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March 04, 2004

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Basketball teams update
The UBC Thunderbirds stunned a near-capacity crowd on Feb. 27 on Burnaby Mountain, by upsetting the SFU Clan 78-73 in overtime and claim the best-of-three Canada West Pacific Division Final in two straight games. The disappointing loss came after the Clan earned home court advantage, after finishing first in the Pacific division, and playing before one of the largest crowds to watch a game at the Chancellor gym. Meanwhile, the Clan women's basketball team delivered a victory Feb. 28 against the Canadian Interuniversity Sport (CIS) number three ranked University of Winnipeg 78-65 in the bronze medal match of the Canada West final four to head into the CIS national championships on the winning track. Championship play goes March 11-14 in Winnipeg.

Clinical psychology celebrates 25 years
The 25th anniversary of SFU's clinical psychology program has a special meaning for Marilyn Bowman. The psychology professor was invited 25 years ago to come from Queens University to create a PhD program in clinical psychology. She recently returned to the helm and will retire next year. “For me, this celebration feels like coming full circle,” says Bowman, noting that the program has graduated 116 PhD students, with many working in clinical practice internationally, including New Zealand and Norway.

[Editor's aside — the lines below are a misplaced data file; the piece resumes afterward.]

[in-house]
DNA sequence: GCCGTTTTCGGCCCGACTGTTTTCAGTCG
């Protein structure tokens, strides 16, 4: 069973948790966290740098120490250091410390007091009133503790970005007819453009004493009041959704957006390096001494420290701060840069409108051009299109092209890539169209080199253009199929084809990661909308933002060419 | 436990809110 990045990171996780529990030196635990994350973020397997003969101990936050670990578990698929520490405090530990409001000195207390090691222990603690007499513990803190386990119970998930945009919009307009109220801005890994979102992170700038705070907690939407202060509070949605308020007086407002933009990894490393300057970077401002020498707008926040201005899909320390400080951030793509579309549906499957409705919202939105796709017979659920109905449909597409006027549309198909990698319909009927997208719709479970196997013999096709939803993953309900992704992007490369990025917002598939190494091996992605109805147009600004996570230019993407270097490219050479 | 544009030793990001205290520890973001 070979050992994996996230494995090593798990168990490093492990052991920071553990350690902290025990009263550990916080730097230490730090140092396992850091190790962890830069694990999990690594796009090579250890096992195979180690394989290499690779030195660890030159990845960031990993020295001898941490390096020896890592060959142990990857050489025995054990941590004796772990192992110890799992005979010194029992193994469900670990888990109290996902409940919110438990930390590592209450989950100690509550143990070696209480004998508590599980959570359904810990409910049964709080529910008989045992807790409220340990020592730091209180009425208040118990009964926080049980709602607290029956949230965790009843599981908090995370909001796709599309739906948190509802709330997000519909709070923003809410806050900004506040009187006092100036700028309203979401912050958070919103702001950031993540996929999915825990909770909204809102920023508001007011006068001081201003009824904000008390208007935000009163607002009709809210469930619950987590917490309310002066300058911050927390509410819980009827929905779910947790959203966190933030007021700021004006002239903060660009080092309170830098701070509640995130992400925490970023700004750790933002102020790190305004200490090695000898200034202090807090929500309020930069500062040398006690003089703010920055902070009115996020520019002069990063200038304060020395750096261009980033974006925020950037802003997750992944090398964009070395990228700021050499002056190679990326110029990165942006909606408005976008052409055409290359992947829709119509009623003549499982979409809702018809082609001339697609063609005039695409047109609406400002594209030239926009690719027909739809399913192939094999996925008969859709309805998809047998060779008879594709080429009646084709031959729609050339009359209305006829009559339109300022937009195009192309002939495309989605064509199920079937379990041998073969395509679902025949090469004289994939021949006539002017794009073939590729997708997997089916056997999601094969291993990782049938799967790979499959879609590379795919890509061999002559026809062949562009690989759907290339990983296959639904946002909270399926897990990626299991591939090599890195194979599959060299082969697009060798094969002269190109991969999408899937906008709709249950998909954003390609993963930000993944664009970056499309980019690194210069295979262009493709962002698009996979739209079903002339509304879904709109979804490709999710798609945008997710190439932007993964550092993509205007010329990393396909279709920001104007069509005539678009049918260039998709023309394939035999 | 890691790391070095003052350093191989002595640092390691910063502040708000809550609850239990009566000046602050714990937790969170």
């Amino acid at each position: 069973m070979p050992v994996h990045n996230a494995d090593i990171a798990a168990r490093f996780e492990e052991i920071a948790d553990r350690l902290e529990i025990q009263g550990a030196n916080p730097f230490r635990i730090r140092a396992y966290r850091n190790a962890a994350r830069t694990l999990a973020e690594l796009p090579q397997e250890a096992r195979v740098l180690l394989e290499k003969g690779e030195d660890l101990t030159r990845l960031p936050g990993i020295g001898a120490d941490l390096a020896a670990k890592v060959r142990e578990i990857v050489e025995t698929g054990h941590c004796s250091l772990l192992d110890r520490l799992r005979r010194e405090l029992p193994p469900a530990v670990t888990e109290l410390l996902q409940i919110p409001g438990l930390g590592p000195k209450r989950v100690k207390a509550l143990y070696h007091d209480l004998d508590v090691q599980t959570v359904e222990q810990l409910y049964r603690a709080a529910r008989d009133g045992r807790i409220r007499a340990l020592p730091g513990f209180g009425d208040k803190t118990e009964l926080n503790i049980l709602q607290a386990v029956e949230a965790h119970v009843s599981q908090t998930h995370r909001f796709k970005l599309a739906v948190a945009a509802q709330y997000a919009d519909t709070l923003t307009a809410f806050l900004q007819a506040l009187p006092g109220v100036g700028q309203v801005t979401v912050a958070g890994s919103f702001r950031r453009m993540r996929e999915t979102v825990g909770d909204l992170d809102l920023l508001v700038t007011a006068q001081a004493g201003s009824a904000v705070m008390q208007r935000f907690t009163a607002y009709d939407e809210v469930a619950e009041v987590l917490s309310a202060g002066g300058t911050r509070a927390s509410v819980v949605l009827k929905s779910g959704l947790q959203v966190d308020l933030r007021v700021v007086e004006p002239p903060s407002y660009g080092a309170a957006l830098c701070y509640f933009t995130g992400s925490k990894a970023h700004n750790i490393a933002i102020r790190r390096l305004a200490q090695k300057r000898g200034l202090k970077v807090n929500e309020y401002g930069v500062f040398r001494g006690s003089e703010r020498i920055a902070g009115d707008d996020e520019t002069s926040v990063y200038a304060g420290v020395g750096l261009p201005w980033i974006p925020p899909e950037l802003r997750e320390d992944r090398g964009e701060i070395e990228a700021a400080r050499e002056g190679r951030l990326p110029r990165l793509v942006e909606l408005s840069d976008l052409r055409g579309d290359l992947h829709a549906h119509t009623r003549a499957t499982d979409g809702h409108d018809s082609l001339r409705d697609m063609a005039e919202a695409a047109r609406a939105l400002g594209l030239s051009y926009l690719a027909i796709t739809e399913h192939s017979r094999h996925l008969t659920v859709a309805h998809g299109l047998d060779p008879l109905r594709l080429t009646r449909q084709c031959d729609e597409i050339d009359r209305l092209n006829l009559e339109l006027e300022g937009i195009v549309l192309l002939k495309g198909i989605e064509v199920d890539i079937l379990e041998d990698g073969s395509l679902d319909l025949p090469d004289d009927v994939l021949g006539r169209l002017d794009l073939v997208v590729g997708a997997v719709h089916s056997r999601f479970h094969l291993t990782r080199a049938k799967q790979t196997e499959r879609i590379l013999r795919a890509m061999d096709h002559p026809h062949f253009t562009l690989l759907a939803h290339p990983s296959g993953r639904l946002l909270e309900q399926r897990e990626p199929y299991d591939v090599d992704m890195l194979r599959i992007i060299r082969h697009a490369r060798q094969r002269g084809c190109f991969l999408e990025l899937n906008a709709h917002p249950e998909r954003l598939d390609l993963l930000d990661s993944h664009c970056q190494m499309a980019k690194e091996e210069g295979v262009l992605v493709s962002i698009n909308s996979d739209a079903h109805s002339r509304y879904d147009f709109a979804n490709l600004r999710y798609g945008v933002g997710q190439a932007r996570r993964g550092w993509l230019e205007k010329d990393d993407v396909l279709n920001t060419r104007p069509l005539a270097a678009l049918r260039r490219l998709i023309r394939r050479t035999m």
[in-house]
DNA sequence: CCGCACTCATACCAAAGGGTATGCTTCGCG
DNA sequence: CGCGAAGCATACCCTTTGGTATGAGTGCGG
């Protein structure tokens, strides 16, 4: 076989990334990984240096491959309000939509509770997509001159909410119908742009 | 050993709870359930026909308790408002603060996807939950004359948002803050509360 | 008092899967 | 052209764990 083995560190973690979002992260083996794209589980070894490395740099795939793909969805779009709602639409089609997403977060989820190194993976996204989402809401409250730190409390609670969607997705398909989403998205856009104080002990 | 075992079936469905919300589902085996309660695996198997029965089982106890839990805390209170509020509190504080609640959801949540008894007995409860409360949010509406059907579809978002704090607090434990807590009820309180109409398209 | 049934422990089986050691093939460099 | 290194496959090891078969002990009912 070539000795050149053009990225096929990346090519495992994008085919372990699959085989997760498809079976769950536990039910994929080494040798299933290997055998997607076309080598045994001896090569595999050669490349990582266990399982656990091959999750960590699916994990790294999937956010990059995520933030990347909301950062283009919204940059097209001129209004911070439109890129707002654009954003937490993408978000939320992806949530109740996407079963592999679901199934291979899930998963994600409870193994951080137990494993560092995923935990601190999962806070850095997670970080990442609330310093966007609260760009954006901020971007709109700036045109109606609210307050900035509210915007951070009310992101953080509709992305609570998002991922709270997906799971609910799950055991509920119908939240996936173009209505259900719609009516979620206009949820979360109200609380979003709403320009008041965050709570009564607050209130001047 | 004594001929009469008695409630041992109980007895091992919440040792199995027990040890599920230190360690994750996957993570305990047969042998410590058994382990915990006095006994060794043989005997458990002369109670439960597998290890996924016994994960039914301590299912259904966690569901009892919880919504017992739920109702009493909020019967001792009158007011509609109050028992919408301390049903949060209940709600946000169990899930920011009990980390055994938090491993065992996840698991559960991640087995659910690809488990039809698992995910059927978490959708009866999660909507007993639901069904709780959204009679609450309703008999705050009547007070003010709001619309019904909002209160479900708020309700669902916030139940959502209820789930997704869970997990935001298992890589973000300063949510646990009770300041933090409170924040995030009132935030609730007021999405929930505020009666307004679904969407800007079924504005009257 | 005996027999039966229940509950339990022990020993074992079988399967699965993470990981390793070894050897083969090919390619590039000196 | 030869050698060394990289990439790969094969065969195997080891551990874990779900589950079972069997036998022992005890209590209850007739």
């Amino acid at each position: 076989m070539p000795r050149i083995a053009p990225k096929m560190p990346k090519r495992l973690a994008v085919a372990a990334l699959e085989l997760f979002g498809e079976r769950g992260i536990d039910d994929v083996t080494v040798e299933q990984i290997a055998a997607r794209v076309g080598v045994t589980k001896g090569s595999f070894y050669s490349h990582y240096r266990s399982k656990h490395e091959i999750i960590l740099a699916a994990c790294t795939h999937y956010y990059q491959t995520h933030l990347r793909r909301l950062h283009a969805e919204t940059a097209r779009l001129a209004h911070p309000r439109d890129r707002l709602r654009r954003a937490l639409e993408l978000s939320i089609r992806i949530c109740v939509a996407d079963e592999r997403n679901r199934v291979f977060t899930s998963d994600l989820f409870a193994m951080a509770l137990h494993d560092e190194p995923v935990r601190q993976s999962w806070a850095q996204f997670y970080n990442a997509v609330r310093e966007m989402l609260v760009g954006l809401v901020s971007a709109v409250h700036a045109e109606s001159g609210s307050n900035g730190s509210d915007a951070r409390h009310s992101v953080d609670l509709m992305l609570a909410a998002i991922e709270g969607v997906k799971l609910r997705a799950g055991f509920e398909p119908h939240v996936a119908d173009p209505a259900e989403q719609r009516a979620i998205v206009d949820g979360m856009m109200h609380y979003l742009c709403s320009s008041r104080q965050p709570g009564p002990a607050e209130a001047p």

Currently, 71 are registered for practice in B.C., including the province's registrar of the college of psychologists, Andrea Kowaz, and most of her senior staff. Two have made academic reputations elsewhere and have returned to the program, including Marlene Moretti and newly appointed Kevin Douglas. Professor Ron Roesch served as director for much of the program's duration. Rene Weideman was recently hired as director of the program's training clinic.

Documentary wins award
The criticallyacclaimed documentary film, The Corporation, which is seeing long lineups at theatres, was produced by SFU contemporary arts alumnus ('96) Bart Simpson and Mark Achbar. The film also just won the Sundance film festival's Audience World Cinema award in the documentary category. The award is given to an international documentary film based on voting by film festival audiences. “I don't think one of our graduates could ever win a more prestigious award than Sundance,” says Rob Groeneboer, senior lecturer in the school for the contemporary arts.

Lottery set for tickets
Simon Fraser University will hold a special convocation at Vancouver's Christ Church Cathedral on April 20 to confer honorary degrees on the Dalai Lama, Shirin Ebadi, Vaclav Havel and Archbishop Desmond Tutu. A number of seats have been reserved for faculty, staff, students and alumni. These will be assigned by lottery. To access the special convocation lottery go to http://www.sfu.ca/specialconvocation/. Students can win tickets to the roundtable dialogue by going to dalailamavancouver.

Nobel winner set to speak
There's still time to book a seat to hear 2003 Nobel physics prize winner Anthony Leggett speak about his research on March 11 at Harbour Centre. One of six speakers for the free SFU public lecture series Nobels and Other Prizes, Leggett will give a modified version of the lecture he delivered at the Nobel prize ceremony in Stockholm. To reserve a seat, call continuing studies at 604-291-5100 or email cs_hc/2sfu.ca

Love named chair of non-profit